In a previous post, I wrote about the pleasures of wandering around cemeteries in London and Paris. I’m not a morbid person, but somehow it’s a reassuring experience. It links us with history in a way that complements our visits to castles, churches and art museums.
Spanish cemeteries are very different to their rambling cousins in Northern Europe, and Barcelona’s main cemetery is a case in point. Located on the side of the hill of Montjuic, it has probably been seen by more visitors to Barcelona than any other monument except the Sagrada Familia and the Ramblas; but visited by fewer than any other, except perhaps the Shoe Museum.
Anyone driving along the coastal ring road will have passed it, but to actually go there involves a convoluted bus ride or an extremely long and confusing stroll. It’s worth it, of course, if only for the fantastic views across the port towards the Mediterranean. You can get the same views from other places, notably the castle, or the mirador. But there’s an added frisson when it’s a cemetery with a view. Somehow the idea of one’s mortal remains being able to look out to sea is an appealing one. A tomb with a view, so to speak.
The most interesting time to visit is the First of November, All Saints or All Hallows Day. It’s when everyone goes to pay their respects to the dead, and Spain being Spain (or rather Catalonia being Catalonia) everyone does the same thing at exactly the same time. So for one day a year, this distant corner of the city is caught up in a traffic jam, albeit a slow moving one. Funereal, even.
In other parts of the world, notably Mexico of course, the Day of the Dead is deeply ingrained in the culture, and is an exuberant and expressive celebration. For the pragmatic Catalans, it’s a day for getting domestic tasks done and fulfilling family obligations. Not around the home; but at the cemetery. Which means tidying up the tombs of your loved ones, replacing flowers, both plastic and real, polishing marble and brass, and generally leaving the grave in a decent condition for the next twelve months. As a result, it’s like being at a house cleaners’ convention.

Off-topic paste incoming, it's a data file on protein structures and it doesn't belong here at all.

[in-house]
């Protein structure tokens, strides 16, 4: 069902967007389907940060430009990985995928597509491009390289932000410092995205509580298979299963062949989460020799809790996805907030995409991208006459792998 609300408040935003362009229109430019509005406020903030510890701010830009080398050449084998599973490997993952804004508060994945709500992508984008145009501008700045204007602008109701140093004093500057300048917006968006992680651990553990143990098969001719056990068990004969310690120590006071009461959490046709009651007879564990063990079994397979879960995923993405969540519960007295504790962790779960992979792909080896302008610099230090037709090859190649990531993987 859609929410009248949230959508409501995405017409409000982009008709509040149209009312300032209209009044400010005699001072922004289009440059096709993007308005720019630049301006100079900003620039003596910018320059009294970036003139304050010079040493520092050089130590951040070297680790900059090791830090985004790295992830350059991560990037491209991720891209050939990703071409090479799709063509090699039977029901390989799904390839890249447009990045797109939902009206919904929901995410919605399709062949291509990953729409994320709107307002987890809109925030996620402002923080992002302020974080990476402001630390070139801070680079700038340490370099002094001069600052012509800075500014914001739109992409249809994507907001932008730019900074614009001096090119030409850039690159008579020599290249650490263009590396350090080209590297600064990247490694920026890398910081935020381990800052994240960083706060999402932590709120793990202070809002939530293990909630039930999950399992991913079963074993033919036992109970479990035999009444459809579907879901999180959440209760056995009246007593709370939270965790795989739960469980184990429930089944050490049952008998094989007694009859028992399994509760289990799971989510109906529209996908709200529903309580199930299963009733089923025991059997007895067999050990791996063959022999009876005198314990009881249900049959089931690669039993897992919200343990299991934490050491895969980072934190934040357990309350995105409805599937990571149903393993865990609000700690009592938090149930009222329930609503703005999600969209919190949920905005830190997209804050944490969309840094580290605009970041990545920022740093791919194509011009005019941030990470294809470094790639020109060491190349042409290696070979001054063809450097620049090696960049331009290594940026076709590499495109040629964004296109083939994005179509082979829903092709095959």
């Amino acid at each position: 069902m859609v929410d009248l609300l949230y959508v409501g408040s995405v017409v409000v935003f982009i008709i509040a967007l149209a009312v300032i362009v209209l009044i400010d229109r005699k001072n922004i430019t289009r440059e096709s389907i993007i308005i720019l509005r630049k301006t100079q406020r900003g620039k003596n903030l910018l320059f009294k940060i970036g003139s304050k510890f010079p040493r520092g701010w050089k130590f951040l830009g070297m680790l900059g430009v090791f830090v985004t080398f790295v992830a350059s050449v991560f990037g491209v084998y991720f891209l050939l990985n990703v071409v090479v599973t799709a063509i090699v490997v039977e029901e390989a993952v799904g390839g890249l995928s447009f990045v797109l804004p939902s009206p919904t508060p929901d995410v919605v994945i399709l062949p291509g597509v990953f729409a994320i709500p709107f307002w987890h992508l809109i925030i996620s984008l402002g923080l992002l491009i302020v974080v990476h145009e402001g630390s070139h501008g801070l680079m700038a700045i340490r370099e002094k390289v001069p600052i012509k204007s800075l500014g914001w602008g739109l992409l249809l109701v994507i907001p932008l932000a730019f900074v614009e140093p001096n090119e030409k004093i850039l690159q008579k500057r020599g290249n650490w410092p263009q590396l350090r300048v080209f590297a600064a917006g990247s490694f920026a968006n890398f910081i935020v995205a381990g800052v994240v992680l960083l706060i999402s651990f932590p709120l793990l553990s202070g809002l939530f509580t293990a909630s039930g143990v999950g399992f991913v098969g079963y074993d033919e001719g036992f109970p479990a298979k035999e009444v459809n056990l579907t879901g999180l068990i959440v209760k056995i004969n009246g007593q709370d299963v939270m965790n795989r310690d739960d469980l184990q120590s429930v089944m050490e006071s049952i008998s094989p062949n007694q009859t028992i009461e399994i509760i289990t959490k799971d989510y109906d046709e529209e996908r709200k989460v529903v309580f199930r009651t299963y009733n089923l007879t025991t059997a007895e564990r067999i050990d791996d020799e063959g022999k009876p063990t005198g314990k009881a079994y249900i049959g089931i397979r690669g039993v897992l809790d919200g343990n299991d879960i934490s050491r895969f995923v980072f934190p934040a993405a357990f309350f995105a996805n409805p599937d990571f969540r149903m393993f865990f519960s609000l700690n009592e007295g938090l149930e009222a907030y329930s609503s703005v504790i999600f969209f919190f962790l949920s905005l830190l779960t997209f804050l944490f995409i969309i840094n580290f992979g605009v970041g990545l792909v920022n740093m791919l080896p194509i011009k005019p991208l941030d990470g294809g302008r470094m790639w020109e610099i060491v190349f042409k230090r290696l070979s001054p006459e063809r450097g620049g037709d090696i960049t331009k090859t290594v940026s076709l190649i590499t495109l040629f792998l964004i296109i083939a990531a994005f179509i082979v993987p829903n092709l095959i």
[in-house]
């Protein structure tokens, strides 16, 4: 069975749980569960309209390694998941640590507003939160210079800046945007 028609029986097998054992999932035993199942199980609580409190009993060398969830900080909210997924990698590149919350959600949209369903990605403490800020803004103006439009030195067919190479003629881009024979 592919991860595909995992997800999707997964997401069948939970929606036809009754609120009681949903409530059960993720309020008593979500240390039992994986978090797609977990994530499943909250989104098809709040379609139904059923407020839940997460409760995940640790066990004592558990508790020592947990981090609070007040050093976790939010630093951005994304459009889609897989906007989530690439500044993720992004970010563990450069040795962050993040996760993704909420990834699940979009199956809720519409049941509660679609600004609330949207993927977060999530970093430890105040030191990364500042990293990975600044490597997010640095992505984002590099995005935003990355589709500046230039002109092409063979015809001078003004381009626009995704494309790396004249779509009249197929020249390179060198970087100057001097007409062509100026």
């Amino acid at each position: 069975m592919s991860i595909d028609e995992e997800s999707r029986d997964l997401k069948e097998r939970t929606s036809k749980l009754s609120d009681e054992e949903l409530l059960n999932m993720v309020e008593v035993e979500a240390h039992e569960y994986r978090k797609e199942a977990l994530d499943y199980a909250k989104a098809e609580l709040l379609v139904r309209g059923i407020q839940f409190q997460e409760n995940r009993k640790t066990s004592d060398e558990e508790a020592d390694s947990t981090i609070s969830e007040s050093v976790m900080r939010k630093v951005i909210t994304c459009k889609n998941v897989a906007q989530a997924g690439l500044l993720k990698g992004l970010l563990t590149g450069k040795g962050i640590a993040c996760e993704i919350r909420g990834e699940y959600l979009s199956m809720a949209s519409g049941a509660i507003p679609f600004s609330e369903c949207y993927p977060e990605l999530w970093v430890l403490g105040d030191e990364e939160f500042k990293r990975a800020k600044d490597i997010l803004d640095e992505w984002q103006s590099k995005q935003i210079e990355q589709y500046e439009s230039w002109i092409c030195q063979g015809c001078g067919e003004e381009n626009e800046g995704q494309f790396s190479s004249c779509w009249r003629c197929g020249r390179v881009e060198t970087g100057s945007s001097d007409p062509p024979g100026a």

Never shy about performing their civic duty, people wear aprons and overshoes, wield window cleaner and J-cloths, and generally look as if they’re at home polishing the bookshelves, rather than outside jollying up the family crypt. Not everyone’s tomb is at ground level. Space is tight, so many Spanish graveyards have walls of niches—and not just for cremation urns.
Many blocks of niches consist of coffin-sized compartments, like at the mortuary but for the long term. So just as in life most city-dwellers live in apartment blocks, stacked one above the other, the same happens in death. Polishing the glass on the higher tombs is tricky, so some people bring window-sponges on extendable arms. A handful of enterprising individuals even rent out ladders, to get to the upper levels. It’s a niche market, of course.
If you do go, tact is required and cameras probably best left behind. While for many people it’s as much about commemoration as anything else, for others, it’s a day of grief and difficult memories. Perhaps the most poignant tombs, though, are the ones that have nobody to tend them, or even to pay the rent. They stand out, because they have eviction notices stuck on them, warning that if the rent isn’t received soon, the tenant will be evicted.
Yet again, the cities of the dead emulate those of the living.